GirlGenius Mag Takeover Recap! by Lindsey Turnbull

GirlGenius Mag Takeover Recap! by Lindsey Turnbull

I had so much fun holding the @GirlGeniusMag handle on Insta this week! GirlGenius is Girl Genius is a 501(c)(3) nonprofit striving to connect, inspire, and empower girls in STEAM worldwide. As you all probably know by now (and if you don’t!) my background is in history! I put together a highlight reel of some trailblazing, historical young women in STEM fields!

A little disclaimer: When we go back in history, it is much harder to find stories from amazing young women BUT it doesn’t mean they were not there.  It could be that they wrote under a masculine pen name. Or they were not wealthy enough for formal education. Or did not know how to write. Or they were Black, Asian, Latinx, Indigenous, and faced racism as well as sexism, and their voices were drowned out. Or simply that no records survived.

I share these stories of some of the FIRST women to do something because of the idea that: if she can see it, she can be it. These women are extraordinary, but they are also ordinary, just like you and me, with dreams, goals, and aspirations. Highlighting the FIRST doesn’t mean the 5th or 100th isn’t JUST AS important and accomplished, or that highlighting young women doesn’t mean that women who achieve later in life are less than. I firmly believe in celebrating all accomplishments, at all ages.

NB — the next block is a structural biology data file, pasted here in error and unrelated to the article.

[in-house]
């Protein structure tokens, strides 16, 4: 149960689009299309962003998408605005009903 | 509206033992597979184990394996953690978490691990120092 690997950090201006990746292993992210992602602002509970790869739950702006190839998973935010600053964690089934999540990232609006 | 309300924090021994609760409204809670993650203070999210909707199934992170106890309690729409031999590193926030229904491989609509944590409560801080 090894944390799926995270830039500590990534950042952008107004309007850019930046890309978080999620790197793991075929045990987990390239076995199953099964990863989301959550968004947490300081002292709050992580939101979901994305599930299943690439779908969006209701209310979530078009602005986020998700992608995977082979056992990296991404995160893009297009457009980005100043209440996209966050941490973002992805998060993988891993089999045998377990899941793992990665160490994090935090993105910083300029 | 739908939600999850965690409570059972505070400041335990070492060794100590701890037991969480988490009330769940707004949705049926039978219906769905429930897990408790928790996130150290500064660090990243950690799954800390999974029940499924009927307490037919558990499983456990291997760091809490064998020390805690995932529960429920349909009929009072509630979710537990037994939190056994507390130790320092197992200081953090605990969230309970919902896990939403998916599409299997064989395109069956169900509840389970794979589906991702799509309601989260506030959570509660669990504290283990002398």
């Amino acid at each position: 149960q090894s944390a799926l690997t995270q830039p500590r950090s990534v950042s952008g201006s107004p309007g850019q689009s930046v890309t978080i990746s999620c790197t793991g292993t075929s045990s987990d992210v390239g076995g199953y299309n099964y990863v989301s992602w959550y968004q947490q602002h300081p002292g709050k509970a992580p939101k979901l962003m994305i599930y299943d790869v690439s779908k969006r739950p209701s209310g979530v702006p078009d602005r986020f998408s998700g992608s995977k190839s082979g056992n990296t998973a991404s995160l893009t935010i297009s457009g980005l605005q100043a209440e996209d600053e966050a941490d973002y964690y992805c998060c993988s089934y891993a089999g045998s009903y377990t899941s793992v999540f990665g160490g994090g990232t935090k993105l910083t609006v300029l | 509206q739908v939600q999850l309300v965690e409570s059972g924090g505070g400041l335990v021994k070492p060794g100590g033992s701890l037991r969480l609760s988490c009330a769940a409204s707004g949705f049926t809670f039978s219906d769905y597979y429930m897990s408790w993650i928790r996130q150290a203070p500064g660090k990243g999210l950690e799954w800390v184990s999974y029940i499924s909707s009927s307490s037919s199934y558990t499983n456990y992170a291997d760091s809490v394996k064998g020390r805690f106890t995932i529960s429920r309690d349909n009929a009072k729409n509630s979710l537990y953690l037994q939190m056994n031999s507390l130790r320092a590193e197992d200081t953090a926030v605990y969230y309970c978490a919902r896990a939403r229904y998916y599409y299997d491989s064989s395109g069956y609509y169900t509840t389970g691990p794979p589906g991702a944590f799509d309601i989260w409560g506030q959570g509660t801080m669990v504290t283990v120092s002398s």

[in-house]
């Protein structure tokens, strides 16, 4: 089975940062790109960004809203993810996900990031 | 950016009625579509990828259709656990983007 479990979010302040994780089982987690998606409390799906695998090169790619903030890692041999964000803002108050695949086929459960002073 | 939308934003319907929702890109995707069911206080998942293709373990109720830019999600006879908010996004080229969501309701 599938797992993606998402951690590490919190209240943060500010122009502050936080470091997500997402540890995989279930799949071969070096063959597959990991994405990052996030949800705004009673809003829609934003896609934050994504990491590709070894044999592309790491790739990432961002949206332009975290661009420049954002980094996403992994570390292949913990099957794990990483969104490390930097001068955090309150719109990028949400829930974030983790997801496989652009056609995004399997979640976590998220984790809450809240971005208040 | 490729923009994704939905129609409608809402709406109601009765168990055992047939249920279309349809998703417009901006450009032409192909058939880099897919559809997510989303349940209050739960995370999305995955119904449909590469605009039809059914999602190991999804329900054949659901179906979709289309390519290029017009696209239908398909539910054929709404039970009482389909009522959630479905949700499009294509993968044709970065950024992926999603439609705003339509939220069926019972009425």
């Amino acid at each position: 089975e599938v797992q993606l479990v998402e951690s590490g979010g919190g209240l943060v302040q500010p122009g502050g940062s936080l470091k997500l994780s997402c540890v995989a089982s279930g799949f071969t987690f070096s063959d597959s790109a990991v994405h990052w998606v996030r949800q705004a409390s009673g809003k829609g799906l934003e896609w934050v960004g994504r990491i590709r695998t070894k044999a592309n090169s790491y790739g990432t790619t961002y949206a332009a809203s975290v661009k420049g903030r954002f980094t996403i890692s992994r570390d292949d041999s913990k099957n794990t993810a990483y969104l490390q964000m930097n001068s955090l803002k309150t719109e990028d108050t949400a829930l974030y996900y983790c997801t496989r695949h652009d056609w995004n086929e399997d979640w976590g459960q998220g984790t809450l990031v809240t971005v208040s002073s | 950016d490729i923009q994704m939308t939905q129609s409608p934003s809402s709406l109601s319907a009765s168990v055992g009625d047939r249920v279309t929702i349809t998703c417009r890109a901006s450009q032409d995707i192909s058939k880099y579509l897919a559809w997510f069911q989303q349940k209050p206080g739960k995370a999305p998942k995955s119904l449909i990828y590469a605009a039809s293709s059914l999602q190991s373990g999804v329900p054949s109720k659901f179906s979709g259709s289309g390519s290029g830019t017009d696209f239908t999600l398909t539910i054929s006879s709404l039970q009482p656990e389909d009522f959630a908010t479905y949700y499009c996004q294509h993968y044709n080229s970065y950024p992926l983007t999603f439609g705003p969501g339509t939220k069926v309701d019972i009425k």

So without further ado, these are the young women’s stories I shared with GirlGenius Mag:

Winifred Edgerton Merrill, b. 1862

Winifred came from a wealthy family that encouraged her studies. She earned her BA from Wellesley College in 1883 and, on her own, calculated the orbit of the Pons-Brooks Comet based on data from Harvard the same year.

She fought for and earned special permission to use Columbia University’s telescope on the condition that she did not disturb male students. Winifred was the only female student at the all-male university. When she initially applied for her degree, she was rejected by the board of trustees. Winifred met with each member and advocated for herself.

At the next meeting the trustees unanimously awarded Winifred her PhD with high honors. She was 24 years old. Winifred became the first woman to earn degree from Columbia and the first US woman to get PhD in math.